Managing Mental Health and Tardive Dyskinesia (TD): One Woman Shares her Story
Posted: October 03, 2022 | Word Count: 858
This article was sponsored and developed by Neurocrine Biosciences.
Each year, millions of Americans are impacted by mental health conditions. Recognized during the first week of October, Mental Illness Awareness Week aims to raise awareness of the 1 in 5 Americans experiencing mental illness each year, dispel common misperceptions, and provide support to all impacted, including people with experience with a mental health condition, care partners, and advocates.
Marilyn, who hails from a small town in Colorado, was diagnosed with postpartum depression after the birth of her daughter nearly 40 years ago. As her condition worsened, she was also diagnosed with anxiety and bipolar disorder.
“I have been to so many primary healthcare providers, neurologists, and psychiatrists for my mental health conditions, and we’ve tried many different medications,” said Marilyn. After taking antipsychotics for six years, Marilyn experienced involuntary movements such as pronounced lip smacking.
Unfortunately, these involuntary movements did not go away and continued to be disruptive nearly two years later. What Marilyn did not know was that the involuntary movements are a condition called tardive dyskinesia (TD).
TD is a real, chronic condition that affects approximately 600,000 people in the U.S. It’s a condition where people taking certain mental health medicines (antipsychotics) experience mild, moderate, or severe uncontrollable movements in different parts of their bodies.
“I was constantly moving uncontrollably and could never keep still. It was especially bad in my face, fingers, and feet,” said Marilyn. “I didn’t want to socialize anymore because I was so self-conscious of my movements.”
Everyday activities like sitting in a car or watching football games with her family were difficult due to her uncontrollable movements in her legs and hands. After speaking with her psychiatrist and then her neurologist about these movements, she was diagnosed with TD.
Marilyn’s doctor shared information with her about INGREZZA® (valbenazine) capsules, a prescription medicine to treat adults with the uncontrollable movements of TD. After reviewing the benefits and side effects, including the most common side effect of sleepiness, together they decided that INGREZZA, a simple one capsule, once-daily treatment, was the choice for her.
Please see additional Important Safety Information below.
After starting INGREZZA, Marilyn saw a reduction in her movements, and therefore was able to return to the activities she enjoyed. “I can now sit in my chair and cheer on my teams,” she said. “It feels good to be able to engage in one of my favorite pastimes again with my family.”
This Mental Illness Awareness Week, Marilyn wants to share her story to help others and encourage those experiencing involuntary movements to talk to their doctor.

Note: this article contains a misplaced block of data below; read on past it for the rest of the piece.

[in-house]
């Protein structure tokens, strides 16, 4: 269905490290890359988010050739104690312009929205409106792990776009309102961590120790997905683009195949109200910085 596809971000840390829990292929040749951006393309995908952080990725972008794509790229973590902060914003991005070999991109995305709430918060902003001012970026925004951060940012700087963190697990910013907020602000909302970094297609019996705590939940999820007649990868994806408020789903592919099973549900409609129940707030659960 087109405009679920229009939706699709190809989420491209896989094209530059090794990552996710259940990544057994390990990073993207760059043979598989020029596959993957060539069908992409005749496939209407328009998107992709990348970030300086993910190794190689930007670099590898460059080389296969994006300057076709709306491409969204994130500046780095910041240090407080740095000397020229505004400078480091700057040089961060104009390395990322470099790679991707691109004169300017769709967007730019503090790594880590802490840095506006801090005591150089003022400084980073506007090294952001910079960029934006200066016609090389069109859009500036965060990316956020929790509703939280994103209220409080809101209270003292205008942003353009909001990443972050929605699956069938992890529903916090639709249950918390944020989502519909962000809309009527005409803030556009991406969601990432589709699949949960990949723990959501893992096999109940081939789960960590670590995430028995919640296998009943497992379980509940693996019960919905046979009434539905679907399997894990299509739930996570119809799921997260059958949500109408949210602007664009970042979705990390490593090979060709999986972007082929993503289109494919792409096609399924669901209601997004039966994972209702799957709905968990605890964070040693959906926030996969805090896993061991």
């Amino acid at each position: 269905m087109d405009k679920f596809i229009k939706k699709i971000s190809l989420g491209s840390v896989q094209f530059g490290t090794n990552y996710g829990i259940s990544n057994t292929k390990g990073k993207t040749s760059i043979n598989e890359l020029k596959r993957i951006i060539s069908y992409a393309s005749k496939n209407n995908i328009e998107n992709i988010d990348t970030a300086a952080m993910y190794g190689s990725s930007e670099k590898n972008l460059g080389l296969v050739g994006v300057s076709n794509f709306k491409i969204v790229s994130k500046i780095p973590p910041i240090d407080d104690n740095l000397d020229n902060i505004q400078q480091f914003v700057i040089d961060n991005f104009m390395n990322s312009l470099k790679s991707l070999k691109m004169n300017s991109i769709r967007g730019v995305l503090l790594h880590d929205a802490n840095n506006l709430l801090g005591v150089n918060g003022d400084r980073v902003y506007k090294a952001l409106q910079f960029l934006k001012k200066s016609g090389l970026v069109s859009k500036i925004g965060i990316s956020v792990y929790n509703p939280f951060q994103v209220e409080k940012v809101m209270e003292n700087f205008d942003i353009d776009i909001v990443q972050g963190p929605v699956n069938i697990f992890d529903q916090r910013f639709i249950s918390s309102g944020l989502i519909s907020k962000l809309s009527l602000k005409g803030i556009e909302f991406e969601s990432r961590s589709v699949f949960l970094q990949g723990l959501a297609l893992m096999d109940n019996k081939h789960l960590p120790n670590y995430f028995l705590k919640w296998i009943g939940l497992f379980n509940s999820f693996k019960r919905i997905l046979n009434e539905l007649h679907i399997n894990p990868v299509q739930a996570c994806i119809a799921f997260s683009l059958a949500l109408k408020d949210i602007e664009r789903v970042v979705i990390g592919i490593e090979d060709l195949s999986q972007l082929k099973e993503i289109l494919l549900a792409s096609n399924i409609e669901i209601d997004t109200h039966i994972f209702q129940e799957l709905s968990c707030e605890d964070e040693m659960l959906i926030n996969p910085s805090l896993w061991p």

“Stories like Marilyn’s highlight how living with a mental health condition and TD is not only debilitating but can have a significant emotional and social impact as well,” said Dr. Leslie Lundt, Executive Medical Director at Neurocrine Biosciences. “Mental Illness Awareness Week is an important time to broaden the conversation around mental health and associated challenges and help those who may be experiencing TD understand there are treatment options to help.”
To learn more about TD and INGREZZA, talk to your doctor or visit INGREZZA.com for more safety information.
INGREZZA® (valbenazine) capsules is a prescription medicine used to treat adults with movements in the face, tongue, or other body parts that cannot be controlled (tardive dyskinesia).
It is not known if INGREZZA is safe and effective in children.
IMPORTANT SAFETY INFORMATION
Do not take INGREZZA if you:
- are allergic to valbenazine, or any of the ingredients in INGREZZA.
INGREZZA may cause serious side effects, including:
- Sleepiness (somnolence). Do not drive, operate heavy machinery, or do other dangerous activities until you know how INGREZZA affects you.
- Heart rhythm problems (QT prolongation). INGREZZA may cause a heart problem known as QT prolongation.
Symptoms of QT prolongation may include:
Tell your healthcare provider right away if you have a change in your heartbeat (a fast or irregular heartbeat), or if you faint.
- Abnormal movements (Parkinson-like). Symptoms include: shaking, body stiffness, trouble moving or walking, or keeping your balance.
Before taking INGREZZA, tell your healthcare provider about all of your medical conditions including if you: have liver or heart problems, are pregnant or plan to become pregnant, or are breastfeeding or plan to breastfeed.
Tell your healthcare provider about all the medicines you take, including prescription and over-the-counter medicines, vitamins, and herbal supplements.
The most common side effect of INGREZZA is sleepiness (somnolence). Other side effects include changes in balance (balance problems, dizziness) or an increased risk of falls, headache, feelings of restlessness, dry mouth, constipation, and blurred vision.
These are not all of the possible side effects of INGREZZA. Call your doctor for medical advice about side effects. You are encouraged to report negative side effects of prescription drugs to the FDA. Visit MedWatch at www.fda.gov/medwatch or call 1-800-FDA-1088.
Please see accompanying INGREZZA full Product Information.
This article was sponsored and developed by Neurocrine Biosciences, Inc. Marilyn was compensated by Neurocrine Biosciences to share her story.
©2022 Neurocrine Biosciences, Inc. All Rights Reserved. CP-VBZ-US-2126 10/2022